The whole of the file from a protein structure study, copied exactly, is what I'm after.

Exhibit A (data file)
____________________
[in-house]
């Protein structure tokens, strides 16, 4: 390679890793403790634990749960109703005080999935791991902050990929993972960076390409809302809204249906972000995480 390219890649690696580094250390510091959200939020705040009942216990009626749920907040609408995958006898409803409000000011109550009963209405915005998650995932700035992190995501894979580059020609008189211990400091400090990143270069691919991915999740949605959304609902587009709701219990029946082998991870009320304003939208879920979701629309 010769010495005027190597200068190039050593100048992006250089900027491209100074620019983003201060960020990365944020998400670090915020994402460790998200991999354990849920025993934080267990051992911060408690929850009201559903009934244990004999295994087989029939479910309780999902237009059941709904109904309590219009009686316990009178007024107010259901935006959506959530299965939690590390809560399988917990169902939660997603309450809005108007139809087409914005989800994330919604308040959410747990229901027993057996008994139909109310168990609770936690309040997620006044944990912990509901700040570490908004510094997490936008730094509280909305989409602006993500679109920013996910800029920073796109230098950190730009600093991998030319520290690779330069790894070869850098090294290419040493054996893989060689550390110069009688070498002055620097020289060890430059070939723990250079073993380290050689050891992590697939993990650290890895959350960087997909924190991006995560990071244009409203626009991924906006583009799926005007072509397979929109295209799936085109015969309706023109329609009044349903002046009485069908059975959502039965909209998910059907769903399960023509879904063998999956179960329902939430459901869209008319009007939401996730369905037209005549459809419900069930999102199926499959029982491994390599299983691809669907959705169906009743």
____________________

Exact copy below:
[in-house]
């Protein structure tokens, strides 16, 4: 390679890793403790634990749960109703005080999935791991902050990929993972960076390409809302809204249906972000995480 390219890649690696580094250390510091959200939020705040009942216990009626749920907040609408995958006898409803409000000011109550009963209405915005998650995932700035992190995501894979580059020609008189211990400091400090990143270069691919991915999740949605959304609902587009709701219990029946082998991870009320304003939208879920979701629309 010769010495005027190597200068190039050593100048992006250089900027491209100074620019983003201060960020990365944020998400670090915020994402460790998200991999354990849920025993934080267990051992911060408690929850009201559903009934244990004999295994087989029939479910309780999902237009059941709904109904309590219009009686316990009178007024107010259901935006959506959530299965939690590390809560399988917990169902939660997603309450809005108007139809087409914005989800994330919604308040959410747990229901027993057996008994139909109310168990609770936690309040997620006044944990912990509901700040570490908004510094997490936008730094509280909305989409602006993500679109920013996910800029920073796109230098950190730009600093991998030319520290690779330069790894070869850098090294290419040493054996893989060689550390110069009688070498002055620097020289060890430059070939723990250079073993380290050689050891992590697939993990650290890895959350960087997909924190991006995560990071244009409203626009991924906006583009799926005007072509397979929109295209799936085109015969309706023109329609009044349903002046009485069908059975959502039965909209998910059907769903399960023509879904063998999956179960329902939430459901869209008319009007939401996730369905037209005549459809419900069930999102199926499959029982491994390599299983691809669907959705169906009743």